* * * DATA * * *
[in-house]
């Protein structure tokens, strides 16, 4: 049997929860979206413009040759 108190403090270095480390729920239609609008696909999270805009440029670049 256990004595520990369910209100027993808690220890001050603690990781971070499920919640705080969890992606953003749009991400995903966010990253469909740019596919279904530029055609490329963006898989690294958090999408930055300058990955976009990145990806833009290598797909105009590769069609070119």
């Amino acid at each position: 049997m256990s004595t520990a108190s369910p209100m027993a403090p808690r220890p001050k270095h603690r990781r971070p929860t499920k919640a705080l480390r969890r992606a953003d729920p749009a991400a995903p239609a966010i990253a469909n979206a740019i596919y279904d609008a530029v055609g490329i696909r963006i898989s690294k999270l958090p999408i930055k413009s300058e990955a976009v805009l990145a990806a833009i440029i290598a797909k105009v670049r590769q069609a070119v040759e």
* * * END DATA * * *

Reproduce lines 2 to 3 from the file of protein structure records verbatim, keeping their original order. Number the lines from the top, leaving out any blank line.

């Protein structure tokens, strides 16, 4: 049997929860979206413009040759 108190403090270095480390729920239609609008696909999270805009440029670049 256990004595520990369910209100027993808690220890001050603690990781971070499920919640705080969890992606953003749009991400995903966010990253469909740019596919279904530029055609490329963006898989690294958090999408930055300058990955976009990145990806833009290598797909105009590769069609070119």
């Amino acid at each position: 049997m256990s004595t520990a108190s369910p209100m027993a403090p808690r220890p001050k270095h603690r990781r971070p929860t499920k919640a705080l480390r969890r992606a953003d729920p749009a991400a995903p239609a966010i990253a469909n979206a740019i596919y279904d609008a530029v055609g490329i696909r963006i898989s690294k999270l958090p999408i930055k413009s300058e990955a976009v805009l990145a990806a833009i440029i290598a797909k105009v670049r590769q069609a070119v040759e």